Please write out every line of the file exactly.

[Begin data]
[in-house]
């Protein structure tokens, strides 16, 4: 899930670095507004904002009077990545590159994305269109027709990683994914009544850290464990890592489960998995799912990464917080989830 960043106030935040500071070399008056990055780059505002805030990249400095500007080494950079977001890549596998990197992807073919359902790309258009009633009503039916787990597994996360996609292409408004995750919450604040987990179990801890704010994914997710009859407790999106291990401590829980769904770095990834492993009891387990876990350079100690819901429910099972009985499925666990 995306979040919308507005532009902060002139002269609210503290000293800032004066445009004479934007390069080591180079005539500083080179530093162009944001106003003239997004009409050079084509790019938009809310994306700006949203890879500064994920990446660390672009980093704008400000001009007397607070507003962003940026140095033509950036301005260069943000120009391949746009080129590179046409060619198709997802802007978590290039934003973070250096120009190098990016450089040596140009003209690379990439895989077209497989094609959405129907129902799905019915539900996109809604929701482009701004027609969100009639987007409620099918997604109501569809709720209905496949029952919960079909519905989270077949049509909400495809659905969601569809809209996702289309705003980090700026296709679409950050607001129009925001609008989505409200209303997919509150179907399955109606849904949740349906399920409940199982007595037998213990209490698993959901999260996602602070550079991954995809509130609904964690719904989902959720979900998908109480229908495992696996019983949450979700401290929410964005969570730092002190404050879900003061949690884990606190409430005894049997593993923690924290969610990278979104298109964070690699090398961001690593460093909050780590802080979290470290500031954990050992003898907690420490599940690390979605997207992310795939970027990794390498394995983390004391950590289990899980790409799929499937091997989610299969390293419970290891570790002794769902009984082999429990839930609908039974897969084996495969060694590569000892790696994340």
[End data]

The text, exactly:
[in-house]
């Protein structure tokens, strides 16, 4: 899930670095507004904002009077990545590159994305269109027709990683994914009544850290464990890592489960998995799912990464917080989830 960043106030935040500071070399008056990055780059505002805030990249400095500007080494950079977001890549596998990197992807073919359902790309258009009633009503039916787990597994996360996609292409408004995750919450604040987990179990801890704010994914997710009859407790999106291990401590829980769904770095990834492993009891387990876990350079100690819901429910099972009985499925666990 995306979040919308507005532009902060002139002269609210503290000293800032004066445009004479934007390069080591180079005539500083080179530093162009944001106003003239997004009409050079084509790019938009809310994306700006949203890879500064994920990446660390672009980093704008400000001009007397607070507003962003940026140095033509950036301005260069943000120009391949746009080129590179046409060619198709997802802007978590290039934003973070250096120009190098990016450089040596140009003209690379990439895989077209497989094609959405129907129902799905019915539900996109809604929701482009701004027609969100009639987007409620099918997604109501569809709720209905496949029952919960079909519905989270077949049509909400495809659905969601569809809209996702289309705003980090700026296709679409950050607001129009925001609008989505409200209303997919509150179907399955109606849904949740349906399920409940199982007595037998213990209490698993959901999260996602602070550079991954995809509130609904964690719904989902959720979900998908109480229908495992696996019983949450979700401290929410964005969570730092002190404050879900003061949690884990606190409430005894049997593993923690924290969610990278979104298109964070690699090398961001690593460093909050780590802080979290470290500031954990050992003898907690420490599940690390979605997207992310795939970027990794390498394995983390004391950590289990899980790409799929499937091997989610299969390293419970290891570790002794769902009984082999429990839930609908039974897969084996495969060694590569000892790696994340």